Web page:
Developer behind The Crescent stays ahead of the curve

BY MIKE SHERWIN OF THE JEWISH LIGHT STAFF

Real estate developer Mark Mehlman has a special place in his heart for the City of Clayton.

“I’m a longtime Clayton resident,” he said. My office is in Clayton. All of my children went through the Clayton schools, so I have quite a feel for what Clayton is all about.”

Mehlman, 56, has become a high-stakes player in local development, and his latest project, the mixed-use condominium complex The Crescent, shows the staggering numbers involved in his work.

“It’s a $73 million, mid-rise complex with 72 luxury condominiums and 26,000 square feet of retail space,” he said. The Crescent, which is still under construction, is located on Carondolet Plaza Drive, across from the Ritz-Carlton in Clayton.

In his role as Clayton Alderman and as a member of Clayton’s Architectural Review Board, Steven Lichtenfeld has worked with Mehlman on numerous occasions.

“Mark is doing very high-end work,” he said. “He has a very good vision of where he wants the city of Clayton to go, and he is very interested in rebuilding and revitalizing parts of the city.”

Mehlman hopes to build a $100 million retail, hotel and office complex adjacent to The Crescent. In December, he asked the Clayton City Council to consider approving $20 million in public subsidies, including $15 million in tax increment financing for the development.

Mehlman would like to boost retail in downtown Clayton, which he said would help the city and cater to downtown Clayton condominium dwellers.

“A lot of old Clayton retail has moved to the malls,” he said. “Bringing them back to Clayton would provide more of an open-air village lifestyle, where people can shop and can be entertained within a short distance from their businesses and their homes.”

Mehlman has received accolades for his work, including being named “Business Person of the Year” for 2007 by the Clayton Chamber of Commerce, which will recognize him at its annual awards banquet on Jan. 31 at the Ritz-Carlton.

Ellen Gale, executive director of the Clayton Chamber of Commerce, said that Mehlman was “the natural choice” for the award this year.

“His project, The Crescent, is really a wonderful addition to the Clayton residential market. It’s a beautiful, upscale project, and it serves a unique need in the community,” Gale said. “And by bringing that kind of residential density to Clayton, it helps our businesses as well, because people that live in Clayton will patronize the restaurants and retail businesses in the Central Business District.”

Mehlman got his start in real estate working for his father, the late Perry Mehlman, in 1971, buying, renovating and selling homes. At first, he said, he and his father would sell around 20 homes a year. But by the 1980s, they were selling over 200 homes a year.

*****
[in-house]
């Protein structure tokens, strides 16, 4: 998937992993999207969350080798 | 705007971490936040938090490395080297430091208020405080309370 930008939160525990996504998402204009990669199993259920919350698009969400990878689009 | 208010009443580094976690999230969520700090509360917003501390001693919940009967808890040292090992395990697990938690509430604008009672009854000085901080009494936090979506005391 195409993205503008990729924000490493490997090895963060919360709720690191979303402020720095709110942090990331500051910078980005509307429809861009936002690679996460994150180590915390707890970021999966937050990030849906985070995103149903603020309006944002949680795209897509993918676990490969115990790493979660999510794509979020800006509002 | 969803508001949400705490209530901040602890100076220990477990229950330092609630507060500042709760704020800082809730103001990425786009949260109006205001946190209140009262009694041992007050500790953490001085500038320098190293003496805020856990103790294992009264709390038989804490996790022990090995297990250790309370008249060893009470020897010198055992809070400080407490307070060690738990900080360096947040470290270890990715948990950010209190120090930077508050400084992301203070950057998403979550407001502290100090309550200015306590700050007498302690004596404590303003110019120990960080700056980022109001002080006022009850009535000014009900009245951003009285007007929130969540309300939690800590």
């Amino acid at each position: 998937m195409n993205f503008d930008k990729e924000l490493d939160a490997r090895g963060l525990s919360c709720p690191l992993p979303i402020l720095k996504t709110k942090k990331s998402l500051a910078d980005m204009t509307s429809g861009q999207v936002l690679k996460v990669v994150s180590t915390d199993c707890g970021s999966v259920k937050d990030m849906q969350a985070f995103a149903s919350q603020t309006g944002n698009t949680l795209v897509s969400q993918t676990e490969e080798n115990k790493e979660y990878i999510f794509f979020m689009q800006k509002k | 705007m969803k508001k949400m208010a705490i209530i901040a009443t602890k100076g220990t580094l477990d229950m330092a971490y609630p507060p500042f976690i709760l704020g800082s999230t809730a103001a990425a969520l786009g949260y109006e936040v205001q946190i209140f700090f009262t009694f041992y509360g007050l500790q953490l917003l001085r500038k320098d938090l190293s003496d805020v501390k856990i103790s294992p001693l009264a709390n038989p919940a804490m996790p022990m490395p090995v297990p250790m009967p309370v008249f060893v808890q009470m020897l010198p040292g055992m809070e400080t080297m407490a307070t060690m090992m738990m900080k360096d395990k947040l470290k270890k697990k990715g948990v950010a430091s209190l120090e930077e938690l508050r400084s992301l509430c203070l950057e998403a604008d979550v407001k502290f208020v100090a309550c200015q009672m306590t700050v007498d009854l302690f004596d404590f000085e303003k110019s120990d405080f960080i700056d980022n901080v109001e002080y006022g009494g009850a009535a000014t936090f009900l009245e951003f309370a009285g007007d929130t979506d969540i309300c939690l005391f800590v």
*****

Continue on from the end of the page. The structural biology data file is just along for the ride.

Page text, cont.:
From there, the business progressed to buying entire blocks of properties for condominium construction. Mehlman is still surprised at his rise from single-home sales to multimillion-dollar designer buildings like The Crescent.

“It’s very hard to believe sometimes,” he said. “I find myself looking at these buildings and saying, ‘I can’t believe how awesome this is.'”

Mehlman credits much of his success to his wife, Debi. “Without her, I would not be where I am today,” he said. “Not only does Debi take care of most of the duties at home, but I also rely on her greatly for my business.”

Of Mehlman’s four children, two of his three sons have already followed in their father’s and grandfather’s footsteps and have begun careers in real estate. His son Blair works with his father in Clayton, and another son, Scott, works at a real estate firm in Denver. His daughter, Leigh, attends the University of Colorado’s school of business. While his youngest son, Chad, is still in high school, Mehlman said he is “the most driven real estate developer-to-be.” The family belongs to Temple Israel.

Mehlman founded the Natalie Gayle Mehlman Foundation, in honor of his first daughter, who died in 1999 from a heart defect.

“It’s every parent’s nightmare,” Mehlman said. “I miss Natalie every day. Whenever I need some inner strength I call upon her for help.”

The foundation Mehlman established helps support camping, education, sports and recreational activities for needy children, including sending kids to Kamaji, a camp in Minnesota which Natalie attended as a camper and then as a counselor.

“Family is really what I’m all about, quite honestly,” Mehlman said. “What I hope I’ve been able to do is to leave something for my family, the residents of Clayton and the city of Clayton to be extremely proud of.”

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